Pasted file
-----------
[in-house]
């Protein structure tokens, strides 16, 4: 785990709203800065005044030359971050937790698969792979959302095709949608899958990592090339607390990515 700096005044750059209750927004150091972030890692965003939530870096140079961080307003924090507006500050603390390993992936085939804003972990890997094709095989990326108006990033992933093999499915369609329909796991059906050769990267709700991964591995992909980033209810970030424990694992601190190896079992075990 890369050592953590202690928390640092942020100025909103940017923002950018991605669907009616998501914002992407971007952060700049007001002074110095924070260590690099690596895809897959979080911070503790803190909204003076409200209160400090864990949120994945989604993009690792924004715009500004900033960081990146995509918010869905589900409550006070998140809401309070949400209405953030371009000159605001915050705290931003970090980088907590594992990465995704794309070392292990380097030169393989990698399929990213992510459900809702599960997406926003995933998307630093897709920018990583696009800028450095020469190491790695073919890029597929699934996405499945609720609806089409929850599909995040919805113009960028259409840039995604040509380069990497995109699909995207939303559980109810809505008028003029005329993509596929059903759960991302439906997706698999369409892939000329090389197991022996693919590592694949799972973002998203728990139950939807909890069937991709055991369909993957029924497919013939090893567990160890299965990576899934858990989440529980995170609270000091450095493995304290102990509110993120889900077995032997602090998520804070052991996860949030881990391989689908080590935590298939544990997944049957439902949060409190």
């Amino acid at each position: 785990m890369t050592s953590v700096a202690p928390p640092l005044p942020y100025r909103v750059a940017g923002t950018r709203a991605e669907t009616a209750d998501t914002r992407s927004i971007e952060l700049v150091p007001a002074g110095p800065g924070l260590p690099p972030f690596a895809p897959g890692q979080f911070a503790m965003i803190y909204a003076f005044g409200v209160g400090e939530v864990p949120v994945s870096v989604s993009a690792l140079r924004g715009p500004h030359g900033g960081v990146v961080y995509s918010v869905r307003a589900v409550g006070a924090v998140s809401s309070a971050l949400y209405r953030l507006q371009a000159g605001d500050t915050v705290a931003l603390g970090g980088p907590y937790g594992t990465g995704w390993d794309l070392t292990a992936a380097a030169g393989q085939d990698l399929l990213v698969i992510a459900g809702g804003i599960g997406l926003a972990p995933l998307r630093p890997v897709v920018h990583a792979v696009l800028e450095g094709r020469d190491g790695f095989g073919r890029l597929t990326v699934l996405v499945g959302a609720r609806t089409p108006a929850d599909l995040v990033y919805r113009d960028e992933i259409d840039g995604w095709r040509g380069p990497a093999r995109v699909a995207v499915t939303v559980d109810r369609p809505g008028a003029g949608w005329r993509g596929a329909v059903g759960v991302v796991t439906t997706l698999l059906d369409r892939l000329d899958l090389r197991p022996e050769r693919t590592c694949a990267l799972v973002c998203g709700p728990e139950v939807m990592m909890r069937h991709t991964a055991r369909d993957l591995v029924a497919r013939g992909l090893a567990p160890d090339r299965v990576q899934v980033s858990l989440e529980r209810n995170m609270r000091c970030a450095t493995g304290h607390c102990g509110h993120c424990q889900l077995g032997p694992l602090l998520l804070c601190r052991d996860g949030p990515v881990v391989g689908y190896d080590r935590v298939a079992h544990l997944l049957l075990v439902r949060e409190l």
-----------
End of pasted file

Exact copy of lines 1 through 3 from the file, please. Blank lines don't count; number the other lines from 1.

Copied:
[in-house]
């Protein structure tokens, strides 16, 4: 785990709203800065005044030359971050937790698969792979959302095709949608899958990592090339607390990515 700096005044750059209750927004150091972030890692965003939530870096140079961080307003924090507006500050603390390993992936085939804003972990890997094709095989990326108006990033992933093999499915369609329909796991059906050769990267709700991964591995992909980033209810970030424990694992601190190896079992075990 890369050592953590202690928390640092942020100025909103940017923002950018991605669907009616998501914002992407971007952060700049007001002074110095924070260590690099690596895809897959979080911070503790803190909204003076409200209160400090864990949120994945989604993009690792924004715009500004900033960081990146995509918010869905589900409550006070998140809401309070949400209405953030371009000159605001915050705290931003970090980088907590594992990465995704794309070392292990380097030169393989990698399929990213992510459900809702599960997406926003995933998307630093897709920018990583696009800028450095020469190491790695073919890029597929699934996405499945609720609806089409929850599909995040919805113009960028259409840039995604040509380069990497995109699909995207939303559980109810809505008028003029005329993509596929059903759960991302439906997706698999369409892939000329090389197991022996693919590592694949799972973002998203728990139950939807909890069937991709055991369909993957029924497919013939090893567990160890299965990576899934858990989440529980995170609270000091450095493995304290102990509110993120889900077995032997602090998520804070052991996860949030881990391989689908080590935590298939544990997944049957439902949060409190």
């Amino acid at each position: 785990m890369t050592s953590v700096a202690p928390p640092l005044p942020y100025r909103v750059a940017g923002t950018r709203a991605e669907t009616a209750d998501t914002r992407s927004i971007e952060l700049v150091p007001a002074g110095p800065g924070l260590p690099p972030f690596a895809p897959g890692q979080f911070a503790m965003i803190y909204a003076f005044g409200v209160g400090e939530v864990p949120v994945s870096v989604s993009a690792l140079r924004g715009p500004h030359g900033g960081v990146v961080y995509s918010v869905r307003a589900v409550g006070a924090v998140s809401s309070a971050l949400y209405r953030l507006q371009a000159g605001d500050t915050v705290a931003l603390g970090g980088p907590y937790g594992t990465g995704w390993d794309l070392t292990a992936a380097a030169g393989q085939d990698l399929l990213v698969i992510a459900g809702g804003i599960g997406l926003a972990p995933l998307r630093p890997v897709v920018h990583a792979v696009l800028e450095g094709r020469d190491g790695f095989g073919r890029l597929t990326v699934l996405v499945g959302a609720r609806t089409p108006a929850d599909l995040v990033y919805r113009d960028e992933i259409d840039g995604w095709r040509g380069p990497a093999r995109v699909a995207v499915t939303v559980d109810r369609p809505g008028a003029g949608w005329r993509g596929a329909v059903g759960v991302v796991t439906t997706l698999l059906d369409r892939l000329d899958l090389r197991p022996e050769r693919t590592c694949a990267l799972v973002c998203g709700p728990e139950v939807m990592m909890r069937h991709t991964a055991r369909d993957l591995v029924a497919r013939g992909l090893a567990p160890d090339r299965v990576q899934v980033s858990l989440e529980r209810n995170m609270r000091c970030a450095t493995g304290h607390c102990g509110h993120c424990q889900l077995g032997p694992l602090l998520l804070c601190r052991d996860g949030p990515v881990v391989g689908y190896d080590r935590v298939a079992h544990l997944l049957l075990v439902r949060e409190l």